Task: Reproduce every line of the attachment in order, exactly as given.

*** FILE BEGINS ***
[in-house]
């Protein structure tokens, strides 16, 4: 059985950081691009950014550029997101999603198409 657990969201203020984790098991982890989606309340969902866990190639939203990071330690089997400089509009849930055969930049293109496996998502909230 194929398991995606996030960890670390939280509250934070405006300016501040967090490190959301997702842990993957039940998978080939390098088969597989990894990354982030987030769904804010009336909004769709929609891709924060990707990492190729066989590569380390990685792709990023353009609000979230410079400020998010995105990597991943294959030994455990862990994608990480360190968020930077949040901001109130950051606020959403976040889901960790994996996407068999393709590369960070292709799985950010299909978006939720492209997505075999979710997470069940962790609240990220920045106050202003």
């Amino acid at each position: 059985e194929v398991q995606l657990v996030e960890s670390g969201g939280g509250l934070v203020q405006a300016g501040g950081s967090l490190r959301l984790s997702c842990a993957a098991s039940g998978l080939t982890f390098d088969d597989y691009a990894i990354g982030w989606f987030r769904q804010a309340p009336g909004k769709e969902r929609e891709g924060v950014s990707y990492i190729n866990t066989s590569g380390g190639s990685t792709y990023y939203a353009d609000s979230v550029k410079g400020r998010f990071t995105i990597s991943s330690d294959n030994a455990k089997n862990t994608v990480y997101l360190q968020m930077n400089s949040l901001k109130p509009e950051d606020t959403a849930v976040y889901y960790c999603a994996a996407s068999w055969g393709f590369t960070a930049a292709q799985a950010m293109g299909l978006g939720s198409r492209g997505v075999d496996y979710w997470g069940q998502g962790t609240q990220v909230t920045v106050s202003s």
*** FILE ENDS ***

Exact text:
[in-house]
């Protein structure tokens, strides 16, 4: 059985950081691009950014550029997101999603198409 657990969201203020984790098991982890989606309340969902866990190639939203990071330690089997400089509009849930055969930049293109496996998502909230 194929398991995606996030960890670390939280509250934070405006300016501040967090490190959301997702842990993957039940998978080939390098088969597989990894990354982030987030769904804010009336909004769709929609891709924060990707990492190729066989590569380390990685792709990023353009609000979230410079400020998010995105990597991943294959030994455990862990994608990480360190968020930077949040901001109130950051606020959403976040889901960790994996996407068999393709590369960070292709799985950010299909978006939720492209997505075999979710997470069940962790609240990220920045106050202003």
């Amino acid at each position: 059985e194929v398991q995606l657990v996030e960890s670390g969201g939280g509250l934070v203020q405006a300016g501040g950081s967090l490190r959301l984790s997702c842990a993957a098991s039940g998978l080939t982890f390098d088969d597989y691009a990894i990354g982030w989606f987030r769904q804010a309340p009336g909004k769709e969902r929609e891709g924060v950014s990707y990492i190729n866990t066989s590569g380390g190639s990685t792709y990023y939203a353009d609000s979230v550029k410079g400020r998010f990071t995105i990597s991943s330690d294959n030994a455990k089997n862990t994608v990480y997101l360190q968020m930077n400089s949040l901001k109130p509009e950051d606020t959403a849930v976040y889901y960790c999603a994996a996407s068999w055969g393709f590369t960070a930049a292709q799985a950010m293109g299909l978006g939720s198409r492209g997505v075999d496996y979710w997470g069940q998502g962790t609240q990220v909230t920045v106050s202003s």